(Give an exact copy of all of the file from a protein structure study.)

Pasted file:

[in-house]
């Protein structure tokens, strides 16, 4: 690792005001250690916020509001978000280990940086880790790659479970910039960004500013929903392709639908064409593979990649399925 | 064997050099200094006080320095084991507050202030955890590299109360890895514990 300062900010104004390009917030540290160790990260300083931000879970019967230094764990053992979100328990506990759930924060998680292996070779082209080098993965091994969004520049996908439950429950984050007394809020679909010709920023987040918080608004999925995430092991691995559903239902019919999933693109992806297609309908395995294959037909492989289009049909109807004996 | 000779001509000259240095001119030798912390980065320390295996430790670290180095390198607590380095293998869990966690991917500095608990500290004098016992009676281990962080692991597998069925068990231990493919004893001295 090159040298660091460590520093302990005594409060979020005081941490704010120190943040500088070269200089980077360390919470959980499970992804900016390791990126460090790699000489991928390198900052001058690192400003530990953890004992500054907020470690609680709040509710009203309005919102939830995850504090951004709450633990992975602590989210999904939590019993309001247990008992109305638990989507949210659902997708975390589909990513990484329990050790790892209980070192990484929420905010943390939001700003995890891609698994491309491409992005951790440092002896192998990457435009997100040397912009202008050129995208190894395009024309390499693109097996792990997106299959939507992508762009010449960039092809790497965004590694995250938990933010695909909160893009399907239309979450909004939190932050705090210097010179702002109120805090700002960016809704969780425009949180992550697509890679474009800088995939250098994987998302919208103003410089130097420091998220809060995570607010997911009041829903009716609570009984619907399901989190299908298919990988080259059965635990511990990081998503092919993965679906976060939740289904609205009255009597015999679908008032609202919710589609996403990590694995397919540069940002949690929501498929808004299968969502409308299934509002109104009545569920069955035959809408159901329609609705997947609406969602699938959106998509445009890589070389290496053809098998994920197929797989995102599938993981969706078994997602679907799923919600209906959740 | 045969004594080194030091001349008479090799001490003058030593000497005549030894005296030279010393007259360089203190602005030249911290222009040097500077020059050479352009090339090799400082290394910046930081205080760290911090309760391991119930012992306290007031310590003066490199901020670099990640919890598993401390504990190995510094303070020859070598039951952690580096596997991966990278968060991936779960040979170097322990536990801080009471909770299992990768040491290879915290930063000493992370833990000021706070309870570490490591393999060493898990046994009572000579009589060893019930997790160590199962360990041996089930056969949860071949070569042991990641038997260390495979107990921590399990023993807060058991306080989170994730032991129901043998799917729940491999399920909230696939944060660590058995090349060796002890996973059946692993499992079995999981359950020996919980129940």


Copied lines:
[in-house]
């Protein structure tokens, strides 16, 4: 690792005001250690916020509001978000280990940086880790790659479970910039960004500013929903392709639908064409593979990649399925 | 064997050099200094006080320095084991507050202030955890590299109360890895514990 300062900010104004390009917030540290160790990260300083931000879970019967230094764990053992979100328990506990759930924060998680292996070779082209080098993965091994969004520049996908439950429950984050007394809020679909010709920023987040918080608004999925995430092991691995559903239902019919999933693109992806297609309908395995294959037909492989289009049909109807004996 | 000779001509000259240095001119030798912390980065320390295996430790670290180095390198607590380095293998869990966690991917500095608990500290004098016992009676281990962080692991597998069925068990231990493919004893001295 090159040298660091460590520093302990005594409060979020005081941490704010120190943040500088070269200089980077360390919470959980499970992804900016390791990126460090790699000489991928390198900052001058690192400003530990953890004992500054907020470690609680709040509710009203309005919102939830995850504090951004709450633990992975602590989210999904939590019993309001247990008992109305638990989507949210659902997708975390589909990513990484329990050790790892209980070192990484929420905010943390939001700003995890891609698994491309491409992005951790440092002896192998990457435009997100040397912009202008050129995208190894395009024309390499693109097996792990997106299959939507992508762009010449960039092809790497965004590694995250938990933010695909909160893009399907239309979450909004939190932050705090210097010179702002109120805090700002960016809704969780425009949180992550697509890679474009800088995939250098994987998302919208103003410089130097420091998220809060995570607010997911009041829903009716609570009984619907399901989190299908298919990988080259059965635990511990990081998503092919993965679906976060939740289904609205009255009597015999679908008032609202919710589609996403990590694995397919540069940002949690929501498929808004299968969502409308299934509002109104009545569920069955035959809408159901329609609705997947609406969602699938959106998509445009890589070389290496053809098998994920197929797989995102599938993981969706078994997602679907799923919600209906959740 | 045969004594080194030091001349008479090799001490003058030593000497005549030894005296030279010393007259360089203190602005030249911290222009040097500077020059050479352009090339090799400082290394910046930081205080760290911090309760391991119930012992306290007031310590003066490199901020670099990640919890598993401390504990190995510094303070020859070598039951952690580096596997991966990278968060991936779960040979170097322990536990801080009471909770299992990768040491290879915290930063000493992370833990000021706070309870570490490591393999060493898990046994009572000579009589060893019930997790160590199962360990041996089930056969949860071949070569042991990641038997260390495979107990921590399990023993807060058991306080989170994730032991129901043998799917729940491999399920909230696939944060660590058995090349060796002890996973059946692993499992079995999981359950020996919980129940």